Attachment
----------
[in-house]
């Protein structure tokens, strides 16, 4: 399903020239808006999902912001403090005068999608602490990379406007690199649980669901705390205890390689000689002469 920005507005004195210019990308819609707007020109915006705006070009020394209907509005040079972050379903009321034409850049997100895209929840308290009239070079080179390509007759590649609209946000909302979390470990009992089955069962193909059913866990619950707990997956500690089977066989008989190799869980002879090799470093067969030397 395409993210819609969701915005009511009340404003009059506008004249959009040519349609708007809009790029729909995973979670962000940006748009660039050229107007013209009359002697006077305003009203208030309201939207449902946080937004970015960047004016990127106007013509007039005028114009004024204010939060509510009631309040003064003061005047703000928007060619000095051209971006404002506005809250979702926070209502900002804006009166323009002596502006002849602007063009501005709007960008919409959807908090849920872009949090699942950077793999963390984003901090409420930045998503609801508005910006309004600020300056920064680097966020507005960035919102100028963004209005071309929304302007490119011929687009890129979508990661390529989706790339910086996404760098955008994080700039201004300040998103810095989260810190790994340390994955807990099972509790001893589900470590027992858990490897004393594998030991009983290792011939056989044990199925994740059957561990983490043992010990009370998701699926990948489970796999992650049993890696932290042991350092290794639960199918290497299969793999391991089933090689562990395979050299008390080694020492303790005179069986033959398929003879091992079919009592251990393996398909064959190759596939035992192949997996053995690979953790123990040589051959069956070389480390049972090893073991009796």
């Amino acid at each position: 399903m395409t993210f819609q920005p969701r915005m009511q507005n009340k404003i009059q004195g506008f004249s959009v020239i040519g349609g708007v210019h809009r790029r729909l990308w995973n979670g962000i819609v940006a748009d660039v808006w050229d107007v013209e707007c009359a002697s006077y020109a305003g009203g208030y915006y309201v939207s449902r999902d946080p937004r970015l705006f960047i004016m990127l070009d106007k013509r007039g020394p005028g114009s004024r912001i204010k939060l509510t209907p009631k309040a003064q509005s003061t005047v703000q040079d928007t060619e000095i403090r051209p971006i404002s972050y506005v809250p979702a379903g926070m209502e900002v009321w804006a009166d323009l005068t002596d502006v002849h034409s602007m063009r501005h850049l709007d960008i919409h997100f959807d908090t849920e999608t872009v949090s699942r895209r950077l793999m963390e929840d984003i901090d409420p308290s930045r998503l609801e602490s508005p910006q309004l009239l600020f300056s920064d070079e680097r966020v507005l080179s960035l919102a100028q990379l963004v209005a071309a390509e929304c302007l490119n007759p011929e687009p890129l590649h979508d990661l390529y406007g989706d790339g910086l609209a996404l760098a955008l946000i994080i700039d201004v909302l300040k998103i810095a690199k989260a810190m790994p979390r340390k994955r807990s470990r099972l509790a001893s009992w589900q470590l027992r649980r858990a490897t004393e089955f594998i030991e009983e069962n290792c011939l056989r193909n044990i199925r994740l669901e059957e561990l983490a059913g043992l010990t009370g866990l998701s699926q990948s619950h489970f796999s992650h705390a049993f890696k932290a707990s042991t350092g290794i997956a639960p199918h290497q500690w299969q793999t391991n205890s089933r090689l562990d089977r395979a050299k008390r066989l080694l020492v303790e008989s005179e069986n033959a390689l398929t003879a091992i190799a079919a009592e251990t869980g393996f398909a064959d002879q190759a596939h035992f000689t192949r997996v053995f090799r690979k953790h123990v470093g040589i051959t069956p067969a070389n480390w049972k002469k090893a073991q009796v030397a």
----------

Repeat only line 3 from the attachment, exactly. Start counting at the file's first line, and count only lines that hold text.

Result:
């Amino acid at each position: 399903m395409t993210f819609q920005p969701r915005m009511q507005n009340k404003i009059q004195g506008f004249s959009v020239i040519g349609g708007v210019h809009r790029r729909l990308w995973n979670g962000i819609v940006a748009d660039v808006w050229d107007v013209e707007c009359a002697s006077y020109a305003g009203g208030y915006y309201v939207s449902r999902d946080p937004r970015l705006f960047i004016m990127l070009d106007k013509r007039g020394p005028g114009s004024r912001i204010k939060l509510t209907p009631k309040a003064q509005s003061t005047v703000q040079d928007t060619e000095i403090r051209p971006i404002s972050y506005v809250p979702a379903g926070m209502e900002v009321w804006a009166d323009l005068t002596d502006v002849h034409s602007m063009r501005h850049l709007d960008i919409h997100f959807d908090t849920e999608t872009v949090s699942r895209r950077l793999m963390e929840d984003i901090d409420p308290s930045r998503l609801e602490s508005p910006q309004l009239l600020f300056s920064d070079e680097r966020v507005l080179s960035l919102a100028q990379l963004v209005a071309a390509e929304c302007l490119n007759p011929e687009p890129l590649h979508d990661l390529y406007g989706d790339g910086l609209a996404l760098a955008l946000i994080i700039d201004v909302l300040k998103i810095a690199k989260a810190m790994p979390r340390k994955r807990s470990r099972l509790a001893s009992w589900q470590l027992r649980r858990a490897t004393e089955f594998i030991e009983e069962n290792c011939l056989r193909n044990i199925r994740l669901e059957e561990l983490a059913g043992l010990t009370g866990l998701s699926q990948s619950h489970f796999s992650h705390a049993f890696k932290a707990s042991t350092g290794i997956a639960p199918h290497q500690w299969q793999t391991n205890s089933r090689l562990d089977r395979a050299k008390r066989l080694l020492v303790e008989s005179e069986n033959a390689l398929t003879a091992i190799a079919a009592e251990t869980g393996f398909a064959d002879q190759a596939h035992f000689t192949r997996v053995f090799r690979k953790h123990v470093g040589i051959t069956p067969a070389n480390w049972k002469k090893a073991q009796v030397a």